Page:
The Belarusian government tightens its control over the Internet; reactions online. Mexican artists unite against violence. And a video showing citizen journalists how to film a revolution…
Belarusian government tightens its control over Internet
The Belarusian government has further tightened its control over the Internet. It is now enforcing new restrictions obliging service providers and cyber cafés to record users’ data, along with their web browsing history. They have to keep the information on file for a one year period and hand it over to the authorities if required. If they fail to do so, they will be fined.
The government has drawn up a list of blacklisted websites deemed pornographic, violent or extremist. And as far as the NGO Reporters without Borders is concerned, the government is using this legislation as a means to block access to opposition sites and independent news portals.
Law professor Yarik Kryvoi shares similar concerns, but does specify that these restrictions can only be applied in State institutions like libraries and universities. He adds that web censorship is nothing new in Belarus, and opposition sites have often been the targets of cyber-attacks.
Belarusian activists perceive these new measures as an attempt at silencing the country’s dissidents. They have made great use of social networks to coordinate actions; many demonstrations have been organized via the Internet in recent months. Protesters did not hold banners or chant slogans; they simply and ironically clapped to demonstrate their opposition to President Alexander Lukashenko’s 17 year grip on political power.
Mexican artists unite against violence
Mexican artists are uniting to try and put an end to the rampant violence in their country. The online campaign is called “Our lives, our names” and is about telling the stories of all those who have been killed in the violence to give them a name and a face and keep their memory alive.
Public figures from Mexico have got involved in the project by making videos and posting them online. The clips are very simple, with them talking directly to the camera, lending their voices to the victims, talking about their ordeals, making sure they are not forgotten. In this clip for example the actress Diana Garcia relates the tragic death of Victoria Castro, a 15 year old migrant who was assassinated as she tried to make it over the US border.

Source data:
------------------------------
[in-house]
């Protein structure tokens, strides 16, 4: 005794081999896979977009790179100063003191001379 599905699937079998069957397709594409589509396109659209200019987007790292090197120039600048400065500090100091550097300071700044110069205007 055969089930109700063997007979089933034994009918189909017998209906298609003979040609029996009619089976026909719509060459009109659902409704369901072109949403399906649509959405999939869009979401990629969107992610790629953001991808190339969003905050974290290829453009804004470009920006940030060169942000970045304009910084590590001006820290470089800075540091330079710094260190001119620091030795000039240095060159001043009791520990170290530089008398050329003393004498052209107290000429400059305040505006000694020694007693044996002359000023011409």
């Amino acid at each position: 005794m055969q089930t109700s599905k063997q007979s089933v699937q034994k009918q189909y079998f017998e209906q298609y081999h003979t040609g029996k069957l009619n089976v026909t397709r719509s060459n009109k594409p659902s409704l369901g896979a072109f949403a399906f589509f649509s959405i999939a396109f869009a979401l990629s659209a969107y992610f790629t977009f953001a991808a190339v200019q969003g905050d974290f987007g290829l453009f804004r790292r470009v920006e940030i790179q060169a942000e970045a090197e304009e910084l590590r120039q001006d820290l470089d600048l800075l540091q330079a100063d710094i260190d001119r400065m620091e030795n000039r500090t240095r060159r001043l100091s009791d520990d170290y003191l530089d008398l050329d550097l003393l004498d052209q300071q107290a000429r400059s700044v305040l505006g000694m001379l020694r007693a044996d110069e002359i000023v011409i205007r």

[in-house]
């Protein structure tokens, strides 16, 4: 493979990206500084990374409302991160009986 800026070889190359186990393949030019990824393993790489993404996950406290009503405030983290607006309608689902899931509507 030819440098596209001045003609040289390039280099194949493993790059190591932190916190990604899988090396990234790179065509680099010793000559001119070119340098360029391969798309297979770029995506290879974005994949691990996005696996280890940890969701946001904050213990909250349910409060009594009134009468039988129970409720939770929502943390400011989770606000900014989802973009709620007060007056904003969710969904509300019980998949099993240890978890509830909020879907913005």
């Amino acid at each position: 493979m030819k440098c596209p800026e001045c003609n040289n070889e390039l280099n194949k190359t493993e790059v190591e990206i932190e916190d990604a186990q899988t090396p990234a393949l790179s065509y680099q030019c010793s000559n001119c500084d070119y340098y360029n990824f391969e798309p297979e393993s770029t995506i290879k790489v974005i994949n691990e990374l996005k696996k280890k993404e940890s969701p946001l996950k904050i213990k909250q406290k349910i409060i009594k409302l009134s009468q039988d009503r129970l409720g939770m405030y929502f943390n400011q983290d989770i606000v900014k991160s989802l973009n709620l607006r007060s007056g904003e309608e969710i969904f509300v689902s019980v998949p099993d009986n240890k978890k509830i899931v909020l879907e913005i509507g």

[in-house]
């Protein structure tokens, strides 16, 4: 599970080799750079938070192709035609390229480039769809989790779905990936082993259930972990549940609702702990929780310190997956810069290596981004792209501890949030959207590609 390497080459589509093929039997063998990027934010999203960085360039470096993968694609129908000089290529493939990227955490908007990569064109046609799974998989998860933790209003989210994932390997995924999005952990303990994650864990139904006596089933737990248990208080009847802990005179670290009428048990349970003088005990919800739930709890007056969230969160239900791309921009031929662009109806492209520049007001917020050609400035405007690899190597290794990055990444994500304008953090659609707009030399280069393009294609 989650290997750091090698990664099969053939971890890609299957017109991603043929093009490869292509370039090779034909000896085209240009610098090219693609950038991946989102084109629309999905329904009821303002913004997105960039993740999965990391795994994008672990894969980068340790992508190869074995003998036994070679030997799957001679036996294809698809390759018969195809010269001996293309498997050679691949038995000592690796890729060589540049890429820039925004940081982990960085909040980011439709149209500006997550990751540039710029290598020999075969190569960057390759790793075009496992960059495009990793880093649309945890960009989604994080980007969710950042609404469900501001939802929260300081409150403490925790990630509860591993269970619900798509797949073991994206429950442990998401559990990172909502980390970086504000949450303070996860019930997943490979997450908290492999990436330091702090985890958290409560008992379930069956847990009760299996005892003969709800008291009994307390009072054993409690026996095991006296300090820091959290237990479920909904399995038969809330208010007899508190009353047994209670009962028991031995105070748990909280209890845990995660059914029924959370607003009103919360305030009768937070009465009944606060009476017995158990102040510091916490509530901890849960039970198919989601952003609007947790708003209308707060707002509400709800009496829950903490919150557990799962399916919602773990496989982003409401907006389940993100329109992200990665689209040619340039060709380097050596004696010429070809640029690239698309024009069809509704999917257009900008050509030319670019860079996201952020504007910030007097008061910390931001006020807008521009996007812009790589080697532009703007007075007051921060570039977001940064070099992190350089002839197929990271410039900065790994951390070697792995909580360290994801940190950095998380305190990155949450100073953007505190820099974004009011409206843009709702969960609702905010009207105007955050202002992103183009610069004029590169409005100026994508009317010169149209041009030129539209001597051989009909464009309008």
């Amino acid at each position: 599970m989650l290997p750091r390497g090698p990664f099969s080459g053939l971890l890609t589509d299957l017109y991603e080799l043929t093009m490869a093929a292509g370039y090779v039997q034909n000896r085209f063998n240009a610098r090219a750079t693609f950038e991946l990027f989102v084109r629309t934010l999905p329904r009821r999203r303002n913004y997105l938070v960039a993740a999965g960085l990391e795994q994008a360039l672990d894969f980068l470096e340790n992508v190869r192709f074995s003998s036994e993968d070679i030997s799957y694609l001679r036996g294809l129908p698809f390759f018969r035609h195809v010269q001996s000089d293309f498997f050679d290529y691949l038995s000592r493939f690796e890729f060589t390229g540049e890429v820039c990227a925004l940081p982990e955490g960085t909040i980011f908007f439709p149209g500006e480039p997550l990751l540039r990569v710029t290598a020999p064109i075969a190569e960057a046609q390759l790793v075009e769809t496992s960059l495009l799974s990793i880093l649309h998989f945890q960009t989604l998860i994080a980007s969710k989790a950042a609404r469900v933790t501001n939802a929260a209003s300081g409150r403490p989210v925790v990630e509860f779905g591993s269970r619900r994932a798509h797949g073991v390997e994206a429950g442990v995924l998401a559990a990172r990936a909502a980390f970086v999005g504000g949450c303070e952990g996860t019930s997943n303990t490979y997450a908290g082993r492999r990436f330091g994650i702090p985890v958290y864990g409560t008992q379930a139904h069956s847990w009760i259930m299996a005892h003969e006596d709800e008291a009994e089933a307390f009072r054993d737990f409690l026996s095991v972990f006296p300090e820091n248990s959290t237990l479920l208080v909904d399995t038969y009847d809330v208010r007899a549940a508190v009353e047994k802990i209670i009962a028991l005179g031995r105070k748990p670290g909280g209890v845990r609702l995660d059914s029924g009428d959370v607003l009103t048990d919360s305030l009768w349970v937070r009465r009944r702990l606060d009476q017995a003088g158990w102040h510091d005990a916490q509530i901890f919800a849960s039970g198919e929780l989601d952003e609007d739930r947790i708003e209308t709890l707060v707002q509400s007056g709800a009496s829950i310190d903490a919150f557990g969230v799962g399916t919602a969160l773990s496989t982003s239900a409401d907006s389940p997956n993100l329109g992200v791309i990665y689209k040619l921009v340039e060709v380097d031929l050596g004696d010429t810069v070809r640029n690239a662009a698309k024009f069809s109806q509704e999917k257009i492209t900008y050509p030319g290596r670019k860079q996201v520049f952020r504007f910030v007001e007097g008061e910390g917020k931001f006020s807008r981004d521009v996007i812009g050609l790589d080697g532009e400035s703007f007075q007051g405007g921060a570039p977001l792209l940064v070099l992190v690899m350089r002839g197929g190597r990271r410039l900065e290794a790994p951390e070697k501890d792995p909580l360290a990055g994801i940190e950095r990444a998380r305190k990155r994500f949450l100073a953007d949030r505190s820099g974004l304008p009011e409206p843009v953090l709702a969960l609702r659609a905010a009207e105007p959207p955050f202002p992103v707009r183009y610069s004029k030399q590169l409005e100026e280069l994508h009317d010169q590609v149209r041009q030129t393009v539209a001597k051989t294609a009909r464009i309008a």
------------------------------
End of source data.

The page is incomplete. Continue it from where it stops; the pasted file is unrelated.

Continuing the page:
A lot of local artists and performers are supporting the project, and so are some of the country’s media outlets. The people behind online newspaper “Marvin” hope the campaign will help change the people of Mexico’s mindsets and put an end to the never ending, ongoing violence.
The entire country is encouraged to get involved by uploading videos paying tribute to victims of the violence. These calls for national mobilization are being widely relayed on social media platforms so that the people of Mexico can voice their frustration with the situation which over the past few years has been getting steadily worse.
Wikipedia fundraising earns 20 million dollars
The Wikimedia Foundation the non-profit behind online encyclopedia Wikipedia, has released a statement online announcing that a record 20 million dollars has been collected during a fundraising drive which saw over a million people from all over the world make donations so that the Foundation could continue running independently for another year. The Foundation will use the money to buy new servers, to develop new Wikipedia features and expand mobile services.
You have downloaded.com
With the American website Youhavedownloaded.com, you can access IP addresses’ download history by simply typing the address in the search box. The website then gives you a list of all downloads carried out on that particular computer. The site’s creator says it’s far from complete as the site is currently analyzing just 20 % of online downloads.
Video of the day
This video was made and uploaded by members of the « Occupy » movement against corporate greed and the abuses of capitalism that began in the United States mid-September. It is providing advice for amateur film makers on how to capture the best footage and get as close to the action as possible without being taken to task by protesters, security forces or riot police… a very useful video for citizen journalists.